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‘International member care’ helps churches stay connected to missionaries

Natalie Ford speaks to a Georgia Baptist Woman's Missionary Union (WMU) group last spring, just prior to accepting the role of International Member Care coordinator at Helen First Baptist Church. Photo from Natalie Ford.

HELEN, Ga. (BP) — Missionaries are rightly celebrated and honored prior to leaving for the field. However, the challenges of settling into their ministry assignment and cultivating ongoing effectiveness can be overlooked by churches.

Natalie Ford considered that reality last year during a conference that had a breakout session on the local church’s involvement in caring for missionaries.

“My mind was spinning at the concept of it and what could be done,” she said. “I left thinking there was so much we need to do to undergird our missionaries to ensure longevity.”

Natalie Ford and her husband Jeff, Student Ministry director at Helen First Baptist, pause during an overseas member care visit. Photo from Natalie Ford

It led to Ford, a member of First Baptist in Helen, Ga., being named the church’s International Member Care Coordinator in June. In that role, she maintains consistent contact with six missionaries who have been sent out through First Baptist and the International Mission Board. She also works to keep missionaries and their work in front of church members, bringing them alongside as partners in delivering the Gospel.

While member care is offered through the IMB, Ford saw the opportunity for more support through a local church. Her background as a licensed counselor also brings an acute awareness to mental health’s importance for those on the mission field far from home.

“Several of our missionaries have their own counselor, not me, because of our existing relationship,” Ford said. While she helps missionaries process their times on the field and offers support, professional ethics prohibit Ford from counseling in a traditional role.

However, she noted, “I would say my counseling background impacts how I relate to people in general.”

Lead Pastor Jim Holmes said the work and Ford’s background will be central in the church’s expanding work to support missionaries.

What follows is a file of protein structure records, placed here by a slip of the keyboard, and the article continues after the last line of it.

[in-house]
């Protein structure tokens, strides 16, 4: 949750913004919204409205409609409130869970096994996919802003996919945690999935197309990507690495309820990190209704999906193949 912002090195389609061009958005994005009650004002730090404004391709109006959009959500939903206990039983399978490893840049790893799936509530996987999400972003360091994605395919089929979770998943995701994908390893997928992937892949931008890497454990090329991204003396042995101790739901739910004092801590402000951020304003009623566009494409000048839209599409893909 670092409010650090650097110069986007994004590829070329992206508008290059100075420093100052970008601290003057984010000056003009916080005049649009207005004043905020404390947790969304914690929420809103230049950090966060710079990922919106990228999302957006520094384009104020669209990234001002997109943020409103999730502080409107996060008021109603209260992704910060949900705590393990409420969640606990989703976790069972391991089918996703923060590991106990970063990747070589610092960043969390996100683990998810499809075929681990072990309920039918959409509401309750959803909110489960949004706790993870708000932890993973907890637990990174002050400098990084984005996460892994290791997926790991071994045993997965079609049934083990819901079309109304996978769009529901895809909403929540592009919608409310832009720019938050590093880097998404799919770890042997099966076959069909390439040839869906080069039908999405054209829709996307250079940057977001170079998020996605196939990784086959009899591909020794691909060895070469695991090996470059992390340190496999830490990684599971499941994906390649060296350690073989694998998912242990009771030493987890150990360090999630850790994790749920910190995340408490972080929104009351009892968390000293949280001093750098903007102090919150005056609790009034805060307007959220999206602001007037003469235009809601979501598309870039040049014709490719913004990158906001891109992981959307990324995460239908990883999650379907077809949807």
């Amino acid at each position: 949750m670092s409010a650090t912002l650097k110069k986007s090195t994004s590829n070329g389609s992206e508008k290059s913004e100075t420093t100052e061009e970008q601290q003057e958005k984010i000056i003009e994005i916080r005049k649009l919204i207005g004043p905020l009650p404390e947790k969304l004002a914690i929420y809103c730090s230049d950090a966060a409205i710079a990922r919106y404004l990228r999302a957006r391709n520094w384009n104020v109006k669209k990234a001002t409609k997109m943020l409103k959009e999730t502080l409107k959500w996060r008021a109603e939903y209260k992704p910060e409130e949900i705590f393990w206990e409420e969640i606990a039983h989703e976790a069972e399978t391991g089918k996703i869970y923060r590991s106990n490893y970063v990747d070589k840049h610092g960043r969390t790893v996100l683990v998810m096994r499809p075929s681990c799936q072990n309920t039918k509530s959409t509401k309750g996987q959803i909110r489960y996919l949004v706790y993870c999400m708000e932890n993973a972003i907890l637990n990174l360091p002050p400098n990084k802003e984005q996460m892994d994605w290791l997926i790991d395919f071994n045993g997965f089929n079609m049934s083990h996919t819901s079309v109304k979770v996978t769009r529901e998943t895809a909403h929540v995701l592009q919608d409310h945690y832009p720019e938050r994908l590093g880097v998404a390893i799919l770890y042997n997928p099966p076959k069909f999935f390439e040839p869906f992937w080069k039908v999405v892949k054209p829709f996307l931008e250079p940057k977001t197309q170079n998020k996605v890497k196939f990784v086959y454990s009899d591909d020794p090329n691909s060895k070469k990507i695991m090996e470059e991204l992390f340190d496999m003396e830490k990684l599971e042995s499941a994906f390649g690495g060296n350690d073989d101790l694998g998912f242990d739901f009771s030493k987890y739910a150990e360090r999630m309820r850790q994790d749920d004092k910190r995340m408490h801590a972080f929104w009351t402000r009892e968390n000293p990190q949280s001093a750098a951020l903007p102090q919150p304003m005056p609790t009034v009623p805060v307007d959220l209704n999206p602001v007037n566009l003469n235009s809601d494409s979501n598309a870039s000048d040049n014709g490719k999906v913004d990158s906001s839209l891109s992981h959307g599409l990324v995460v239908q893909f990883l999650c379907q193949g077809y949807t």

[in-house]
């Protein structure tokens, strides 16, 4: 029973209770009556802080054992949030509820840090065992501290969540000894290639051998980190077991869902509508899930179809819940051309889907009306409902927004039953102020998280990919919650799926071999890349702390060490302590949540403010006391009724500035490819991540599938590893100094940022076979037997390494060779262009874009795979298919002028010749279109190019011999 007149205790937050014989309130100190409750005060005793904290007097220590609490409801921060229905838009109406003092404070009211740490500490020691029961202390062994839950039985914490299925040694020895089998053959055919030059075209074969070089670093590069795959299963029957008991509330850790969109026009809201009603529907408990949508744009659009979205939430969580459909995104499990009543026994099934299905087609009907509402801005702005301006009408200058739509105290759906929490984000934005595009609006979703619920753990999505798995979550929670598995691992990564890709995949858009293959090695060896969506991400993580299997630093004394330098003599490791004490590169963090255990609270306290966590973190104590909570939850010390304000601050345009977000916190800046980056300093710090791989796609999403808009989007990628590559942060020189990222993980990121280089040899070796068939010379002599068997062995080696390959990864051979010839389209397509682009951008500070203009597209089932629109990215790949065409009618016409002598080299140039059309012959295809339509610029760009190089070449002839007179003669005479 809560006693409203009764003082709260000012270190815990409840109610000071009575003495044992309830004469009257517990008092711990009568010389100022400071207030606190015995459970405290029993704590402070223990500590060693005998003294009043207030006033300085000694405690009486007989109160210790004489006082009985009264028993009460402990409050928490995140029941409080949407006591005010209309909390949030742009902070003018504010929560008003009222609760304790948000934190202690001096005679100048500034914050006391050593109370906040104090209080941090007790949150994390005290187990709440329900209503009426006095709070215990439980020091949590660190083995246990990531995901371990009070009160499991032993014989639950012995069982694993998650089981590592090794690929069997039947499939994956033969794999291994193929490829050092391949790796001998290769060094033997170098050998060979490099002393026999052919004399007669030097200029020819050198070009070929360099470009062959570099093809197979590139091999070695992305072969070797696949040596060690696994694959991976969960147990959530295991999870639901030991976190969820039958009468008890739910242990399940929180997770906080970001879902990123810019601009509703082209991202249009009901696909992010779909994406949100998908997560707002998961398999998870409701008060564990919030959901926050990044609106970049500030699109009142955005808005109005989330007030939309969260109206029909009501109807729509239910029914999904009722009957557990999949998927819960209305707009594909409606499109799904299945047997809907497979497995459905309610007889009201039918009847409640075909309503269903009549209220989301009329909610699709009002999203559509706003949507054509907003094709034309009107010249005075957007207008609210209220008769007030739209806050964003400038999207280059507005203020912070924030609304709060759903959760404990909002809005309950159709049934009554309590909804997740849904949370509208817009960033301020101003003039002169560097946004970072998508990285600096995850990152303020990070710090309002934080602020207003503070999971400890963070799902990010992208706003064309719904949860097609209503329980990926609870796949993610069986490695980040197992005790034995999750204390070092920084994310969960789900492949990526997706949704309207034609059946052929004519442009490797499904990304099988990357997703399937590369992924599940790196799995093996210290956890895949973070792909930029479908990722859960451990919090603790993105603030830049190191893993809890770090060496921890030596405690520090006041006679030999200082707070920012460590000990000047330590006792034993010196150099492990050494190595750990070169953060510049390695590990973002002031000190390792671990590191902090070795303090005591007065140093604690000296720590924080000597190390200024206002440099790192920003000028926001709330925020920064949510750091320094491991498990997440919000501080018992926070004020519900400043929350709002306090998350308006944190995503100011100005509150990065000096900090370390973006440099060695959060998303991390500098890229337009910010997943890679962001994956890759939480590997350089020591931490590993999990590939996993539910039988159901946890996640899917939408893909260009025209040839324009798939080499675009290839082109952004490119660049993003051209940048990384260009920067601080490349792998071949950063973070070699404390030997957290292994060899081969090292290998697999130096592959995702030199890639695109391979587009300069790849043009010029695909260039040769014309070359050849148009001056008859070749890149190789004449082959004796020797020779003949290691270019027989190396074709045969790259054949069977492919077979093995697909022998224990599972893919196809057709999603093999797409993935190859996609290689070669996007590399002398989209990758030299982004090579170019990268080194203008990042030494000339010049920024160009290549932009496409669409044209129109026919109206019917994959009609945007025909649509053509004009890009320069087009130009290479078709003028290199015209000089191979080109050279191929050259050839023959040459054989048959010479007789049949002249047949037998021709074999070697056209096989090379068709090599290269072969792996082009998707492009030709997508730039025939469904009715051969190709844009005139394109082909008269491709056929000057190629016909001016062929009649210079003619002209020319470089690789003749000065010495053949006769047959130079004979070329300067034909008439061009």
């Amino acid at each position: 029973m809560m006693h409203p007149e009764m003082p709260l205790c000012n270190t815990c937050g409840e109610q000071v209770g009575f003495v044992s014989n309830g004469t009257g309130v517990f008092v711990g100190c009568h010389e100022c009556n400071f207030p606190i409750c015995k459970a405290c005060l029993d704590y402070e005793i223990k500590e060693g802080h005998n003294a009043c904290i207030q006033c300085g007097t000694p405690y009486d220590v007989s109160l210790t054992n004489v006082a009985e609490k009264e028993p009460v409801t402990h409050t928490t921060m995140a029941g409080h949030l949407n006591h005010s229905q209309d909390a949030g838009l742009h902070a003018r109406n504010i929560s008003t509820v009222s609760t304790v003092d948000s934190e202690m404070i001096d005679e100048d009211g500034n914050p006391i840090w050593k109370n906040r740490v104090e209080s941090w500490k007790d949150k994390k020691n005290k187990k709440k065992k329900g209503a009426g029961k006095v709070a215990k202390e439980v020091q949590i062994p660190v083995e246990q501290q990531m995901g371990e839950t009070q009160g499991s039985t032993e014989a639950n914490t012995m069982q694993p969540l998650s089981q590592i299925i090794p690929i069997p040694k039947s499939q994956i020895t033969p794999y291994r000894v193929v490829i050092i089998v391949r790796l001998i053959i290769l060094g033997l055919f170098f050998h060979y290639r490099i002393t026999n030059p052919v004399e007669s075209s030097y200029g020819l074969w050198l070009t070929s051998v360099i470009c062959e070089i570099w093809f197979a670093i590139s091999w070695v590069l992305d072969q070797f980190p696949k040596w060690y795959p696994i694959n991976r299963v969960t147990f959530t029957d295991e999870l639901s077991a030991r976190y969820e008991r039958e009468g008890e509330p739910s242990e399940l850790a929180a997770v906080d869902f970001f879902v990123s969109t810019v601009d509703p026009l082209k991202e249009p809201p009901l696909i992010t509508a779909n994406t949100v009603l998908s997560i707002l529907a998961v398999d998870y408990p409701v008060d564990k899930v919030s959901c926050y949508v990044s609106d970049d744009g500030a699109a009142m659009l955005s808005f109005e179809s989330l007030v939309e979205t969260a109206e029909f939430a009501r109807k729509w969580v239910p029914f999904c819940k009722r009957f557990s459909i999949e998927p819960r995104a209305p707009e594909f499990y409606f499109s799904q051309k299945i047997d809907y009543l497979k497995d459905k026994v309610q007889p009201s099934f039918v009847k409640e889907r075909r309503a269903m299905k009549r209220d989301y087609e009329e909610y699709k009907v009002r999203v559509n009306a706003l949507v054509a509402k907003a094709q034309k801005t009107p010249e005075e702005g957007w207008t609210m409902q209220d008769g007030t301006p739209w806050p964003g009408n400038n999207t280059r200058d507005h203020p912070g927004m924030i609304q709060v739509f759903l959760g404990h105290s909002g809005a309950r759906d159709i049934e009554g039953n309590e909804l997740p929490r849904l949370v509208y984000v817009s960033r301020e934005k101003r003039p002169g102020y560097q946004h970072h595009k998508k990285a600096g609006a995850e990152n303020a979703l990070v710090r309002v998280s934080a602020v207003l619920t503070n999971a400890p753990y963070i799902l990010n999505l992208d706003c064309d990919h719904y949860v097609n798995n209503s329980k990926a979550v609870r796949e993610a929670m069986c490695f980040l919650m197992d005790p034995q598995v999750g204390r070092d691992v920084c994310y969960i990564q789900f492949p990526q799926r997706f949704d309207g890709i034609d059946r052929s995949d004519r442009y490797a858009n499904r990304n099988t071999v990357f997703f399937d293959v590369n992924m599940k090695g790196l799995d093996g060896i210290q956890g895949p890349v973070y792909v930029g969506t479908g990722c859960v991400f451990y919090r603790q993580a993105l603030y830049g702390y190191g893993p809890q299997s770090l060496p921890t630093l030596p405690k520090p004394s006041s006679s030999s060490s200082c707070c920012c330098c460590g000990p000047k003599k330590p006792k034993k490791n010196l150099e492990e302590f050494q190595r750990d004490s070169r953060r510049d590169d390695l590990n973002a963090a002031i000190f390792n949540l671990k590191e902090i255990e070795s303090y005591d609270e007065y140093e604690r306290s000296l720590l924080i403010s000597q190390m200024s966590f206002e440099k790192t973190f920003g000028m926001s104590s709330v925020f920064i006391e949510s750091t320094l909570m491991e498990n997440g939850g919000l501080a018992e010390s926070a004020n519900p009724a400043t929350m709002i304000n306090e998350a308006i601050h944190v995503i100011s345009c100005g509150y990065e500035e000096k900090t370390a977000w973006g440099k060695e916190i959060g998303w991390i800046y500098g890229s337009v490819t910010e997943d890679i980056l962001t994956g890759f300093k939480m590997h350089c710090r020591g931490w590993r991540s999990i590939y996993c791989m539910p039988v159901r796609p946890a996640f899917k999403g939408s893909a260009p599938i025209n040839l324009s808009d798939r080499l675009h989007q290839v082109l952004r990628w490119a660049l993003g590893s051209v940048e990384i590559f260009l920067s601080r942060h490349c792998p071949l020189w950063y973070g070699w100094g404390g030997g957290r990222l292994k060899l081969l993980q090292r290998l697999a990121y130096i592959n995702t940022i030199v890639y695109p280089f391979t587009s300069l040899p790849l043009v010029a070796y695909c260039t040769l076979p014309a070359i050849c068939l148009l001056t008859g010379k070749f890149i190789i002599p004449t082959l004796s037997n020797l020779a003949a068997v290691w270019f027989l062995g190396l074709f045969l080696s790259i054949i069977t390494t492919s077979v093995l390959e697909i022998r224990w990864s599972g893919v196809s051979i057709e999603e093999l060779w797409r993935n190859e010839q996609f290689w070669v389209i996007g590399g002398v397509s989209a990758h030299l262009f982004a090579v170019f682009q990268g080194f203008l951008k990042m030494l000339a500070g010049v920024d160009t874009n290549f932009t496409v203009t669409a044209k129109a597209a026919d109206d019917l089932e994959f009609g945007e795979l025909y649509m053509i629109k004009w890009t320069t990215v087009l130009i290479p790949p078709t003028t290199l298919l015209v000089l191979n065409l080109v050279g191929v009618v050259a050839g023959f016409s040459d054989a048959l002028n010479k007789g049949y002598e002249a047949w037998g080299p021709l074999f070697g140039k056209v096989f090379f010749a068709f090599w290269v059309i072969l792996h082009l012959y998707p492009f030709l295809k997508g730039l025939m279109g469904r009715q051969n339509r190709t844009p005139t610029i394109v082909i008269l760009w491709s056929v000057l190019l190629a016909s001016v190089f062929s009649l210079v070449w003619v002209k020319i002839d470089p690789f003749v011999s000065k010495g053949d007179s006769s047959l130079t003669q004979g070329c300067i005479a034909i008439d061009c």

“Natalie is one of our most strategic hires for us in recent memory,” he said. “She is top-shelf and this has excited the church.”

Helping ‘the best and brightest’

The conference Ford attended was hosted by Barnabas International. Further training for her role has been received through the Global Member Care Network. Areas in that training include member care on the field as well as how to debrief missionaries and help them adjust upon their return.

Ford also connects with missionaries through Zoom and WhatsApp. She develops a biblical theme each month that is shared with missionaries, church members and small groups like Sunday School classes, helping prompt discussions on serving abroad.

Jim Gant, executive pastor at First Baptist who also oversees counseling, spoke on Ford’s role and how it came to be.

“Natalie alerted our staff to the attrition rate among missionaries and brought recommendations for what we could do to help,” he said. “These missionaries are the best and brightest of us, and if they’re struggling, it’s obvious we need to do more to help them.”

Ford’s role calls for communicating with missionaries at least twice per month and encouraging them in areas such as personal spiritual development as well as strategies that lead to personal and relational wellness. Other responsibilities include coordinating efforts among church members to encourage missionaries and facilitating on-site visits with missionaries at least once per year as church finances allow.

“Each of our adult Sunday School classes supports a missionary and invests in them,” said Gant, who, when he moved out of his home had it repurposed for missionaries who are temporarily stateside instead of letting it sit empty.

“This is all very new to us, but First Baptist is such a generous church that gives toward missions and does everything to help missionaries succeed,” Gant said.